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Fed up with your job, or stressed because you can’t find one? Daydreaming of a world off the clock? Tune in to the second episode of the Ex-Worker, our twice-monthly podcast of anarchist ideas and action.
Why is this podcast called “the Ex-Worker”? In this episode, hosts Alanis and Clara join a friend in a café to discuss work and how it works, in the first installment of our series exploring anarchist critiques of capitalism. Other features include a special report on 2013 May Day actions around the world, a review of Silvia Federici’s “Caliban and the Witch,” and an interview and reportback from a Canadian anarcha-feminist conference, as well as news and upcoming events, with music from Underground Reverie.
To celebrate May Day, we present the debut episode of the Ex-Worker, a twice-monthly anarchist podcast.
Each episode of the Ex-Worker offers an in-depth look at a different field of anarchist thinking and practice, rounding it off with news, reviews, profiles of current anarchist projects, upcoming events, and more. This episode focuses on the anarchist roots of May Day as a radical workers’ holiday, starting with the Haymarket affair of 1886. It also includes a profile of the Lucy Parsons Center in Boston, a review of the journal Modern Slavery: The Libertarian Critique of Civilization, brand new music from Underground Reverie, and a great deal more.
Sexual assault and abuse continue to plague anarchist circles and spaces. In response, we’ve developed processes to hold each other accountable outside of the state. But why can’t we seem to get them right? Our newest feature, Accounting for Ourselves, examines the context in which these community accountability models emerged, analyzes the pitfalls we’ve encountered in trying to apply them, and proposes new directions for our resistance.
This is not intended to serve as an accessible introduction to community accountability processes; it assumes that you have some knowledge of what they are and how they work. If you don’t, here is a reading list offering thorough background.
At long last, we’re finally out of Rolling Thunder #6, and accordingly, a free, complete PDF of the issue is now available. This issue is one of my personal favorites, filled with spectacular photography and a diverse selection of writings based around the theme of experimentation. From Swedish anarchists literally building a social center to a detailed look at anarchist organizing in NYC, this issue has many hours of good reading between its covers.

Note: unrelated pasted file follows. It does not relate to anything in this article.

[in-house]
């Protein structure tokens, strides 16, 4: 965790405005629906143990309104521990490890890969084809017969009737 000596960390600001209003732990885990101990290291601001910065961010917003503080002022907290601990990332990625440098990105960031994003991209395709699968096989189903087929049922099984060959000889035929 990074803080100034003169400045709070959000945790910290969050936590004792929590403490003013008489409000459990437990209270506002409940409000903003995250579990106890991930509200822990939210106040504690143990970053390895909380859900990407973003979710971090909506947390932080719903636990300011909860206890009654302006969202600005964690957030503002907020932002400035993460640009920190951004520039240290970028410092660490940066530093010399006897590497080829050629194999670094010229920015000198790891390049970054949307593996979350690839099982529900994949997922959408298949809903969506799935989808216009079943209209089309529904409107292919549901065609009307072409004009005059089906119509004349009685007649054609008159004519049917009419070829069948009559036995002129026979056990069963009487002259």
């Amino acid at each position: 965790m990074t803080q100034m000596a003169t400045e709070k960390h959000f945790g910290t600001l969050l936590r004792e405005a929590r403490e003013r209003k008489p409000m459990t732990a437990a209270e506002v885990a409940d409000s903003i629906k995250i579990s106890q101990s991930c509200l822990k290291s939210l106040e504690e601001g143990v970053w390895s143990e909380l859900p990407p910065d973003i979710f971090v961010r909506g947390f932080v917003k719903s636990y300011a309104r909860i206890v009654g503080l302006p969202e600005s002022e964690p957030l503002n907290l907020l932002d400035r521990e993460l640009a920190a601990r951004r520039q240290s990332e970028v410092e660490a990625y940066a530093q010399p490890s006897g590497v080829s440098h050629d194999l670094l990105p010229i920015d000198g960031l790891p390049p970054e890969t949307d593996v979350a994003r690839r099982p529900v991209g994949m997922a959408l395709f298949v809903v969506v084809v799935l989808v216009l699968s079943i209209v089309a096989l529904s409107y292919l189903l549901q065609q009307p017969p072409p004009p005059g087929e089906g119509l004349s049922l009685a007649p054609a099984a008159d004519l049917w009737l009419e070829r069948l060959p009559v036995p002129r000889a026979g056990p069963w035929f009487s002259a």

And as the print edition of RT #6 sails off into the sunset, the newest issue from this past summer, RT #10, has now been added to the Rolling Thunder Bundle, where you can now get the last four issues for just $10. Happy reading!
We present here, in Arabic and in English, an open letter from participants in black bloc actions in the United States to participants in the Egyptian black bloc, aimed at initiating a dialogue beyond the exchange of youtube videos. This is of interest to everyone around the world struggling for liberation, so please print and distribute widely:
The emergence of the black bloc in Egypt at this time should not surprise us as much as it surprises pacifists and authoritarians. The struggles of the 21st century will not be limited to nonviolent civil disobedience, nor to reformism; they are bound to involve open conflict with the state. Moreover, they will be increasingly international in scope and character. Whenever anyone anywhere around the world stands up for herself or himself—however awkwardly, however humbly—it sets a precedent for the next generation of resistance. Let’s rise to the occasion.
We have gone to great lengths to produce a definitive, comprehensive collection. The discography includes their debut 7”, the “Samsara” and “Passion” LPs, the split LPs with Gehenna and Newborn, and the final Catharsis song, “Absolution, ” recorded alongside “Arsonist’s Prayer” in their last session but never released–altogether totaling well over two hours of music. All the lyrics, manifestos and artwork for all the releases are also included, along with zine interviews, video footage, and posters, fliers, and handouts from various eras of the band’s existence.